ARC Review: Extraordinary Means by Robyn Schneider

Tuesday, 16 June 2015




Book: Extraordinary Means

Author: Robyn Schneider

Publisher: Katherine Tegen Books 

Publication Date: May 26th, 2015

Pages: 336 Pages

Format: ARC

Source: HCC Frenzy




This book was provided to me by the publishers in exchange for an honest review. All opinions are my own.




From the author of The Beginning of Everything: two teens with a deadly disease fall in love on the brink of a cure.

At seventeen, overachieving Lane finds himself at Latham House, a sanatorium for teens suffering from an incurable strain of tuberculosis. Part hospital and part boarding school, Latham is a place of endless rules and confusing rituals, where it's easier to fail breakfast than it is to flunk French.

There, Lane encounters a girl he knew years ago. Instead of the shy loner he remembers, Sadie has transformed. At Latham, she is sarcastic, fearless, and utterly compelling. Her friends, a group of eccentric troublemakers, fascinate Lane, who has never stepped out of bounds his whole life. And as he gradually becomes one of them, Sadie shows him their secrets: how to steal internet, how to sneak into town, and how to disable the med sensors they must wear at all times.

But there are consequences to having secrets, particularly at Latham House. And as Lane and Sadie begin to fall in love and their group begins to fall sicker, their insular world threatens to come crashing down. 

Told in alternating points of view, Extraordinary Means is a darkly funny story about doomed friendships, first love, and the rare miracle of second chances.




I'm going to come right out and say it - Robyn Schneider is the Queen of Contemporary. She's got it down. She can create interesting and lovable characters, as well as fast paced, fun, and honest plotlines. And don't forget that everything she writes is just so funny and full of life. And even when she's talking about things as serious as death and tuberculosis, she still has this unbelievable sense of hope in her stories.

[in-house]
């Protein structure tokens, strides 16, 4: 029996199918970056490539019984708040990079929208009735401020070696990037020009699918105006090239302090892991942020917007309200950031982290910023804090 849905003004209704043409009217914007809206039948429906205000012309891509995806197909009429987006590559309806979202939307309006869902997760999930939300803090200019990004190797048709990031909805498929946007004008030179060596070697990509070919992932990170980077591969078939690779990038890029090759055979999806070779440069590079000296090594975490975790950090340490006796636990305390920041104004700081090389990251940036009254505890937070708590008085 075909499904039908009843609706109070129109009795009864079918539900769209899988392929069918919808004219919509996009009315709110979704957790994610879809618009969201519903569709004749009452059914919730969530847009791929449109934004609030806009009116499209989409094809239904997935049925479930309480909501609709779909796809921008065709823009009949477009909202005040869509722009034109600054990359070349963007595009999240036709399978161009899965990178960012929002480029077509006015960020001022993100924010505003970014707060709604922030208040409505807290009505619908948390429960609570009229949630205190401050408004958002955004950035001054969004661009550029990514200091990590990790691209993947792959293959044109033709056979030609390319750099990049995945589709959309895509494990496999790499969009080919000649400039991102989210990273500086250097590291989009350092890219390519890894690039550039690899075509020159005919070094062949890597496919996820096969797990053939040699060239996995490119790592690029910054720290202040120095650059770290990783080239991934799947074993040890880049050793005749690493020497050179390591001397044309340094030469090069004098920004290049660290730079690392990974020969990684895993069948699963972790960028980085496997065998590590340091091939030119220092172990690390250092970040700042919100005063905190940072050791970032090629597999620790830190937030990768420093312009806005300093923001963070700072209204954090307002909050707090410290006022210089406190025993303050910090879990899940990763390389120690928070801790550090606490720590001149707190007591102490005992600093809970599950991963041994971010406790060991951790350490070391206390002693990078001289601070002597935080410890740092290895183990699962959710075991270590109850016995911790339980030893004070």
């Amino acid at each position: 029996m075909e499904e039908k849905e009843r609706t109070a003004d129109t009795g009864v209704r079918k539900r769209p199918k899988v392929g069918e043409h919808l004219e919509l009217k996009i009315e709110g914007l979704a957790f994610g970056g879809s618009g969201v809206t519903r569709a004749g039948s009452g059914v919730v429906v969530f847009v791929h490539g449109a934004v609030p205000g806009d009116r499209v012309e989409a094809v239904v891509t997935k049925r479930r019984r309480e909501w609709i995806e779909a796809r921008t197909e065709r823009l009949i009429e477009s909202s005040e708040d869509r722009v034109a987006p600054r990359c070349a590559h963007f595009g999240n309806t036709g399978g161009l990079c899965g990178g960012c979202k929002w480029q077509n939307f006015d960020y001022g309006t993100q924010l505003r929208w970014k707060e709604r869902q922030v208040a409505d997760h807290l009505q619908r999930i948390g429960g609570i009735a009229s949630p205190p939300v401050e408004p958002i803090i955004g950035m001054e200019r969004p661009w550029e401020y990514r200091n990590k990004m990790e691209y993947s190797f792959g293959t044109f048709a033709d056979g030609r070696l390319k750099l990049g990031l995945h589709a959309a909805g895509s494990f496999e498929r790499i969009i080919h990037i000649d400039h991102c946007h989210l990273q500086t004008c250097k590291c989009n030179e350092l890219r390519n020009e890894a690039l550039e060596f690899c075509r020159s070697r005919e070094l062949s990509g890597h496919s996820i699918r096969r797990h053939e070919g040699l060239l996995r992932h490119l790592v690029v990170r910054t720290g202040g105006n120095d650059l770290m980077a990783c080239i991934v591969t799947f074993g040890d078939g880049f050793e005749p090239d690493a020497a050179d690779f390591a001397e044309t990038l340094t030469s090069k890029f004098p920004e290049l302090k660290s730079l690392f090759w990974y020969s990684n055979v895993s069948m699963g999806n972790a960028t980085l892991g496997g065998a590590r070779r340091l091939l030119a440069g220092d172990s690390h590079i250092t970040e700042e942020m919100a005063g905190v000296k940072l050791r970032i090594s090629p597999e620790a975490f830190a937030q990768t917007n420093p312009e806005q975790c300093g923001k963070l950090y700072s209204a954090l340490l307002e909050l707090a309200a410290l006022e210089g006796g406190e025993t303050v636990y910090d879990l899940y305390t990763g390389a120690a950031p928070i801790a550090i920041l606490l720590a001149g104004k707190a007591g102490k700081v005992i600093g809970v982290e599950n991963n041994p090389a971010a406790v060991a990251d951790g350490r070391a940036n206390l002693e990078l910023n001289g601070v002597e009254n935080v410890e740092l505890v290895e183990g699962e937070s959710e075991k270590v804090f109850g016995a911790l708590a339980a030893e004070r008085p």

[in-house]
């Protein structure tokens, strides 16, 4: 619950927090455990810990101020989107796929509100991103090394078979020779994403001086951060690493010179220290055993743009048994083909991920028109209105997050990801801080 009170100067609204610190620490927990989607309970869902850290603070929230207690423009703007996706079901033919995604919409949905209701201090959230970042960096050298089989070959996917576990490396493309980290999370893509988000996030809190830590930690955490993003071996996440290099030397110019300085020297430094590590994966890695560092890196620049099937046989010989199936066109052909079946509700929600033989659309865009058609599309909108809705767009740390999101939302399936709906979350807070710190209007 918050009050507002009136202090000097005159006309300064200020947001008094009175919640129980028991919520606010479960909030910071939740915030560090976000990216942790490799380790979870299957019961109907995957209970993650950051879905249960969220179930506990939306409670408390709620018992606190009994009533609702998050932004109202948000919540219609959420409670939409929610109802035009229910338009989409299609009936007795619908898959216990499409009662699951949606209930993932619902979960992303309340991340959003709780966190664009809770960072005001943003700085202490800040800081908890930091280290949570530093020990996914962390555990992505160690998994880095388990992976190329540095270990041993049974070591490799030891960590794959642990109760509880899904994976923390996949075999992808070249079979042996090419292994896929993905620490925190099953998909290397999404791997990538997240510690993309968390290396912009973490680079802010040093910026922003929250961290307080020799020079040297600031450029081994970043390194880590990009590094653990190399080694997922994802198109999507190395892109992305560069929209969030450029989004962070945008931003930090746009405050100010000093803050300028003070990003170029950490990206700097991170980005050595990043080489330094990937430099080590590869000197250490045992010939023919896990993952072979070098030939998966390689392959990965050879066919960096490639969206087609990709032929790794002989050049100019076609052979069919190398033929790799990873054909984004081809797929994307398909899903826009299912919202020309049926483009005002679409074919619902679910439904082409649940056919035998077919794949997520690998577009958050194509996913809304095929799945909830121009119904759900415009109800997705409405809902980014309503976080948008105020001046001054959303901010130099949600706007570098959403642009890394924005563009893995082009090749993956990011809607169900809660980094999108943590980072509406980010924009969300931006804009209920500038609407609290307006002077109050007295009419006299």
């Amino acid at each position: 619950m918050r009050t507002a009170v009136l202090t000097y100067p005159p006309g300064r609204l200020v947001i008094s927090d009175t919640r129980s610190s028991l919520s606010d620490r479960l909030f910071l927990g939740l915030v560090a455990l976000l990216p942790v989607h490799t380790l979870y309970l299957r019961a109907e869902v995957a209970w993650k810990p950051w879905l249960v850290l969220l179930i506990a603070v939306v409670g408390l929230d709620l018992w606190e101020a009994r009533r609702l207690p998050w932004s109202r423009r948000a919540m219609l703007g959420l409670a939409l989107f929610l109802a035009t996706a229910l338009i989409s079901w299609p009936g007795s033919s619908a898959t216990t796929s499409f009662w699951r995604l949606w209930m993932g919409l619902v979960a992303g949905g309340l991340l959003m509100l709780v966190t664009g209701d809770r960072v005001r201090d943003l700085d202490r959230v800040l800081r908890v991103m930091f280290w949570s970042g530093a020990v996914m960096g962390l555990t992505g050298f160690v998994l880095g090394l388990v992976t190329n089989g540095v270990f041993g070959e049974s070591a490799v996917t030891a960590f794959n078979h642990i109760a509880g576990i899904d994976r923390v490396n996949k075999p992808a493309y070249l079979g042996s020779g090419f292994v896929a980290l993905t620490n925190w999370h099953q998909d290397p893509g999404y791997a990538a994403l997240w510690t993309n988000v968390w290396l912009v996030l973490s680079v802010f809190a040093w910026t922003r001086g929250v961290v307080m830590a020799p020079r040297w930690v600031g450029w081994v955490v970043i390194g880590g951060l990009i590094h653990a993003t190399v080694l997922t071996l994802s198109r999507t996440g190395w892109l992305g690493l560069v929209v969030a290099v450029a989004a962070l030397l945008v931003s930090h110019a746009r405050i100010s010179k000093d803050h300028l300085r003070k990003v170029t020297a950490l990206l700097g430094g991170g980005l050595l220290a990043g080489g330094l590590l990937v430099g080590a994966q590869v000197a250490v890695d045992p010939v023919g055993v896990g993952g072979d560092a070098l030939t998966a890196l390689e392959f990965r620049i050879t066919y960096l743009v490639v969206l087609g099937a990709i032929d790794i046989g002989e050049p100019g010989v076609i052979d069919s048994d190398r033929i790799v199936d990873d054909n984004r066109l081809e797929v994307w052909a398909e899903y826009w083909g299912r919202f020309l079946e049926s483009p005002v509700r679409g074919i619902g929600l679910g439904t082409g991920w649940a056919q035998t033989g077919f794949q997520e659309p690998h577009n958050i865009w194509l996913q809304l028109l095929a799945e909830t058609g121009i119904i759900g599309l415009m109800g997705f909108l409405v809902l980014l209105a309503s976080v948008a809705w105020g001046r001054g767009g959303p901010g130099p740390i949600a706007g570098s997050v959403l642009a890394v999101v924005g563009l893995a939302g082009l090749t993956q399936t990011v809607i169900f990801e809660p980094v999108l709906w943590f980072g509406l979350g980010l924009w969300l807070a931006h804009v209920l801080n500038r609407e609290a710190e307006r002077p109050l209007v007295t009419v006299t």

One of my favourite things about Robyn's writing are her characters. I saw so much of myself in Lane, and so much of myself in Sadie, that it was easy to believe them, and it was easy to understand their decision making process. In a lot of contemporary books there's a bit of a transition period where you have to get to know the narrator, and that just didn't happen in this one. I immediately slipped into both narrations, and that was something that hasn't happened in a while. I just became submerged into this story and it held onto me until the final page. Sadie was such a delight, and Lane was just so familiar, and it was these two that made the story so memorable.

Another thing Robyn Schneider does so well is write about the human condition. She sets up a story that shimmers with whimsy and is so full of life, and she grounds it. She writes about life, and about the beauty it has and the harsh realities that come hand in hand with it. She tells her readers that, yes this is a book about relationships between people, and coming to understand who you are and who you want to be, but it's also a book about sick teenagers. She never lets you for one moment forget that this story is plagued by something. And she does that seamlessly, leading you up to a heartfelt and heartbreaking finale. 

Robyn Schneider has won my heart, and with this book, she'll win yours. She has one of the wittiest and realistic voices in print, and she deserves every miracle and sunny day. Thank you, Robyn. For allowing me to be apart of Lane and Sadie's journey. I won't easily forget it.

6/5 Stars. This is one for the history books.

Also! I did the Extraordinary Means book tag! Check it out!





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